(Picture: Sinéad Kay)

On the last day of the term at the college where I worked, I found myself missing out on a sunny day and a colleague’s barbecue due to a hospital appointment. A persistent cough had led to the visit, even though I didn’t feel particularly unwell. Little did I anticipate the life-changing news the appointment would bring.

A kind doctor at the hospital broke the news that I had lung cancer. Despite never having smoked and always advocating against smoking, I found myself facing a challenging reality. The initial shock led to tears, but I quickly focused on understanding the details of the treatment plan.

Back in June 2023, I was a busy mother of four, eagerly awaiting the summer holidays. A persistent cough, initially dismissed as a virus, prompted a colleague’s frank advice to get it checked. Recognizing the prolonged duration, I contacted my GP, leading to a chest X-ray revealing a shadow in my lung.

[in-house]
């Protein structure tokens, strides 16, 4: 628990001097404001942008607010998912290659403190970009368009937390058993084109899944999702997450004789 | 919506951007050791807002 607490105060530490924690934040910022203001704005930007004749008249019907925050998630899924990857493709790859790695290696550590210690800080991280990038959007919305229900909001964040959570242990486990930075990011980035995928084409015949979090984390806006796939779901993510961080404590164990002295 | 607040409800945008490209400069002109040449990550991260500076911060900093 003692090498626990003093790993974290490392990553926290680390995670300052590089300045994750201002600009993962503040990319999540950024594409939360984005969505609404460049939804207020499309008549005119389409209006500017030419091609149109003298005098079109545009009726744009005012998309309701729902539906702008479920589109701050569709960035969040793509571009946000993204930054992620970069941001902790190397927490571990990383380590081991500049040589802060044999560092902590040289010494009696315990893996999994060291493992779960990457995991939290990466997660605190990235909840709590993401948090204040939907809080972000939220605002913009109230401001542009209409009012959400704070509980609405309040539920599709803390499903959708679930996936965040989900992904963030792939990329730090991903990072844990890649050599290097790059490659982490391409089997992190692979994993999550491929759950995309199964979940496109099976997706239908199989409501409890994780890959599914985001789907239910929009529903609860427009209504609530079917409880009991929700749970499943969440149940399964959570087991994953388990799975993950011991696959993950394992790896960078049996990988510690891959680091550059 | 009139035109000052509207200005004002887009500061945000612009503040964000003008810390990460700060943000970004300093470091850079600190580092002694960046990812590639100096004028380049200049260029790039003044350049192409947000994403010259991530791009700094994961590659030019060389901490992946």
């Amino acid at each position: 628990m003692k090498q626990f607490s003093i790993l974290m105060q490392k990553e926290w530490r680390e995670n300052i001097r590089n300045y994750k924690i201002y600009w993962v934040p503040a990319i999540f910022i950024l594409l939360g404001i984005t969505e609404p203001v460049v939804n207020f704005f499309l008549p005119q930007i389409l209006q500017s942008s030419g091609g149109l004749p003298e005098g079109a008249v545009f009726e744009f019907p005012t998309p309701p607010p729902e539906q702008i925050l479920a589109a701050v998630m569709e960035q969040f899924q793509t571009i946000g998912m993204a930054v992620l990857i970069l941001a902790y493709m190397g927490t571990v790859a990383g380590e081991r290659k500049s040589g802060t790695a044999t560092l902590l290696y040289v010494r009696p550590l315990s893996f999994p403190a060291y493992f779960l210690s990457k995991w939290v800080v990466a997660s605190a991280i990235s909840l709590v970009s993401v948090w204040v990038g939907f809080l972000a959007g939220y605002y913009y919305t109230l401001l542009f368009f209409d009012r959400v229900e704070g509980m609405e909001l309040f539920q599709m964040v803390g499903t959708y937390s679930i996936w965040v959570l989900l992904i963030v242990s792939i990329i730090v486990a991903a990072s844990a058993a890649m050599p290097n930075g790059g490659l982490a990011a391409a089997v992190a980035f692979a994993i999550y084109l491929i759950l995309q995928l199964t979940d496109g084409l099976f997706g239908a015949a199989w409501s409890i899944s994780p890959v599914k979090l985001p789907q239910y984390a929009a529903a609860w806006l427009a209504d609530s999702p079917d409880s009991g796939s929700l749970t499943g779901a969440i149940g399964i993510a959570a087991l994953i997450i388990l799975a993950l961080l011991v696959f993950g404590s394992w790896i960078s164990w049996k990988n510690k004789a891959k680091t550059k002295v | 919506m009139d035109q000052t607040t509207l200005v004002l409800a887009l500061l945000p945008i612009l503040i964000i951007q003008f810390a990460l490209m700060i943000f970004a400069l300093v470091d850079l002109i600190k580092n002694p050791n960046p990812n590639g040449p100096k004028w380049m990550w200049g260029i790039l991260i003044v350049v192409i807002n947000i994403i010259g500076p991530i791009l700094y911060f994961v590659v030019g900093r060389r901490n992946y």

Further tests confirmed my worst fear – lung cancer. Researching the facts, I stuck to trusted sources like the NHS and cancer charities, avoiding online forums and social media due to their negative influence. Open communication with my family, including my husband and daughters, became crucial during this challenging time.

Thankfully, the cancer was caught early at stage 2, offering a high chance of successful treatment. The mid-right lobectomy via video-assisted thoracic surgery proved successful, and my recovery journey began. Initially breathless, I diligently performed breathing exercises, gradually regaining strength and stamina.

Four months post-surgery, I’ve regained my ability to engage in various activities. I’m back at work, walking up fells, training to climb mountains, and even embarking on a Couch to 5k running plan. Though my ongoing care plan involves regular monitoring, I’m grateful for the opportunity to embrace family life once again.

This life-changing diagnosis reinforces the importance of early detection. I encourage others to be aware that a persistent cough lasting three weeks or more could be a sign of cancer. Despite not fitting the typical profile, I hope my story underscores that lung cancer can affect anyone, even a non-smoking, active woman like me.

I support NHS England’s ‘Help Us, Help You’ lung cancer campaign and emphasize that early detection can make a significant difference in treatment outcomes. If you notice a lingering cough, please contact your GP – it might save your life.

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